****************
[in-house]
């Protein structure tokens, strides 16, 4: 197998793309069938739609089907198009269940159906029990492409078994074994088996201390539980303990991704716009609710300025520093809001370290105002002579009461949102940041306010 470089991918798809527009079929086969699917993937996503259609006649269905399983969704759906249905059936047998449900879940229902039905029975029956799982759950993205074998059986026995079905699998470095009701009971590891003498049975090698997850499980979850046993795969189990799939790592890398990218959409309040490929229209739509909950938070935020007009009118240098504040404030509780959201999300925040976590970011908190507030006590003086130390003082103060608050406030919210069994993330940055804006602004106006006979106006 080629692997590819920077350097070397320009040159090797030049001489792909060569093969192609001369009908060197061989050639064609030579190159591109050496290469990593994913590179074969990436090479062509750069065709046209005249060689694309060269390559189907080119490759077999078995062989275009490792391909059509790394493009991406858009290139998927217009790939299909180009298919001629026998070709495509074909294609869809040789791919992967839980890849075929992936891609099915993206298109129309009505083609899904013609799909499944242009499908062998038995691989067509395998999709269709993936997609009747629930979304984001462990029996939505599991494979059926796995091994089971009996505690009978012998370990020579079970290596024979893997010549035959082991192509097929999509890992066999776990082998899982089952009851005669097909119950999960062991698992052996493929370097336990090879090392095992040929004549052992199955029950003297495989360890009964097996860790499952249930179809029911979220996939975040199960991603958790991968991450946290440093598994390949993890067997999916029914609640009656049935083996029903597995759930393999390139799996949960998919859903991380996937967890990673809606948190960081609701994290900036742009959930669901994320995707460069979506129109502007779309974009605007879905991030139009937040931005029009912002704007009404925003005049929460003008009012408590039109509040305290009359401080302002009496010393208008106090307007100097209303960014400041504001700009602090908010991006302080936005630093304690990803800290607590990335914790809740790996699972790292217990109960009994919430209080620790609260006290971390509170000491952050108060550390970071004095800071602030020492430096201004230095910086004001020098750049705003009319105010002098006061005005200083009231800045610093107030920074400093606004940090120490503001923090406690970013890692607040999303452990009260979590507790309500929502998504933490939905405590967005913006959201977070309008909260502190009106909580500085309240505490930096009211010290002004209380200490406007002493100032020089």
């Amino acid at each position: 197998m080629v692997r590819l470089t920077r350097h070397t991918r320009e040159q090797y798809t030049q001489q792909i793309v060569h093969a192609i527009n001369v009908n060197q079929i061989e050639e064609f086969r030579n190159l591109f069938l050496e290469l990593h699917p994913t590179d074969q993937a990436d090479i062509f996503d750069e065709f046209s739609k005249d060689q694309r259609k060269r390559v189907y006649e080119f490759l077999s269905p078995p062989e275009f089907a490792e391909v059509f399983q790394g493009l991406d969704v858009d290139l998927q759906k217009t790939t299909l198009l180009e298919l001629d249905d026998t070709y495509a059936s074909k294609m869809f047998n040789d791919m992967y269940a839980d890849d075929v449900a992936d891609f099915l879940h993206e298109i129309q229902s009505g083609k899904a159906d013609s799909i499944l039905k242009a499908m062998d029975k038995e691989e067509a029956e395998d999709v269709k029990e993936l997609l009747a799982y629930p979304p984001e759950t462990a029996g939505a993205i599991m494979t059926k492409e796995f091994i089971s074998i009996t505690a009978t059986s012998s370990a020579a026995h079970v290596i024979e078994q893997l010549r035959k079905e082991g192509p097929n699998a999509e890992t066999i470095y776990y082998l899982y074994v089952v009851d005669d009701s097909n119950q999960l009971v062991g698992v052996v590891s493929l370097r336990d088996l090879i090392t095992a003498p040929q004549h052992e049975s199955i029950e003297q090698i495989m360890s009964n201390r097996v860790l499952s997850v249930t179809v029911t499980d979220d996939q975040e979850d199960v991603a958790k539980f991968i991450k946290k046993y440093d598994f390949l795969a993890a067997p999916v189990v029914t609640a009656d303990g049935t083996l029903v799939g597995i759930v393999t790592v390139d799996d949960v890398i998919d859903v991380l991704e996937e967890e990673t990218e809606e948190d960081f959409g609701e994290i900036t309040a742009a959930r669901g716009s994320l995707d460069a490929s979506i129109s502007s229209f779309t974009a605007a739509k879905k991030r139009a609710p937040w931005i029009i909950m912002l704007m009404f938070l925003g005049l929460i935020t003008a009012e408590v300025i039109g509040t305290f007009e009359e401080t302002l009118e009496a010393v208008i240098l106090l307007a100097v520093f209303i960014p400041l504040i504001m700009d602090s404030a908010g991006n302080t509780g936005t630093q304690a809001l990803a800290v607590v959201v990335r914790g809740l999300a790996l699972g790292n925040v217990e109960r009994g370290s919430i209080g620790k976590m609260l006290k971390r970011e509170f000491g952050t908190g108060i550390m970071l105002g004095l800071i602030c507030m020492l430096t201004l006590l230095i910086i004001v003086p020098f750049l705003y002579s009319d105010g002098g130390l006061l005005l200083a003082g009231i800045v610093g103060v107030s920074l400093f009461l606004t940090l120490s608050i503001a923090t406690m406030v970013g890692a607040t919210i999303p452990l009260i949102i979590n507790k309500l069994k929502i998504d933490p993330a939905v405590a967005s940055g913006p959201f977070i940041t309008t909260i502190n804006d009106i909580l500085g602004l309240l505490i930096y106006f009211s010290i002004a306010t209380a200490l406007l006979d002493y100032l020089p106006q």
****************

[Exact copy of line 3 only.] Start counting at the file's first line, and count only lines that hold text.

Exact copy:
């Amino acid at each position: 197998m080629v692997r590819l470089t920077r350097h070397t991918r320009e040159q090797y798809t030049q001489q792909i793309v060569h093969a192609i527009n001369v009908n060197q079929i061989e050639e064609f086969r030579n190159l591109f069938l050496e290469l990593h699917p994913t590179d074969q993937a990436d090479i062509f996503d750069e065709f046209s739609k005249d060689q694309r259609k060269r390559v189907y006649e080119f490759l077999s269905p078995p062989e275009f089907a490792e391909v059509f399983q790394g493009l991406d969704v858009d290139l998927q759906k217009t790939t299909l198009l180009e298919l001629d249905d026998t070709y495509a059936s074909k294609m869809f047998n040789d791919m992967y269940a839980d890849d075929v449900a992936d891609f099915l879940h993206e298109i129309q229902s009505g083609k899904a159906d013609s799909i499944l039905k242009a499908m062998d029975k038995e691989e067509a029956e395998d999709v269709k029990e993936l997609l009747a799982y629930p979304p984001e759950t462990a029996g939505a993205i599991m494979t059926k492409e796995f091994i089971s074998i009996t505690a009978t059986s012998s370990a020579a026995h079970v290596i024979e078994q893997l010549r035959k079905e082991g192509p097929n699998a999509e890992t066999i470095y776990y082998l899982y074994v089952v009851d005669d009701s097909n119950q999960l009971v062991g698992v052996v590891s493929l370097r336990d088996l090879i090392t095992a003498p040929q004549h052992e049975s199955i029950e003297q090698i495989m360890s009964n201390r097996v860790l499952s997850v249930t179809v029911t499980d979220d996939q975040e979850d199960v991603a958790k539980f991968i991450k946290k046993y440093d598994f390949l795969a993890a067997p999916v189990v029914t609640a009656d303990g049935t083996l029903v799939g597995i759930v393999t790592v390139d799996d949960v890398i998919d859903v991380l991704e996937e967890e990673t990218e809606e948190d960081f959409g609701e994290i900036t309040a742009a959930r669901g716009s994320l995707d460069a490929s979506i129109s502007s229209f779309t974009a605007a739509k879905k991030r139009a609710p937040w931005i029009i909950m912002l704007m009404f938070l925003g005049l929460i935020t003008a009012e408590v300025i039109g509040t305290f007009e009359e401080t302002l009118e009496a010393v208008i240098l106090l307007a100097v520093f209303i960014p400041l504040i504001m700009d602090s404030a908010g991006n302080t509780g936005t630093q304690a809001l990803a800290v607590v959201v990335r914790g809740l999300a790996l699972g790292n925040v217990e109960r009994g370290s919430i209080g620790k976590m609260l006290k971390r970011e509170f000491g952050t908190g108060i550390m970071l105002g004095l800071i602030c507030m020492l430096t201004l006590l230095i910086i004001v003086p020098f750049l705003y002579s009319d105010g002098g130390l006061l005005l200083a003082g009231i800045v610093g103060v107030s920074l400093f009461l606004t940090l120490s608050i503001a923090t406690m406030v970013g890692a607040t919210i999303p452990l009260i949102i979590n507790k309500l069994k929502i998504d933490p993330a939905v405590a967005s940055g913006p959201f977070i940041t309008t909260i502190n804006d009106i909580l500085g602004l309240l505490i930096y106006f009211s010290i002004a306010t209380a200490l406007l006979d002493y100032l020089p106006q």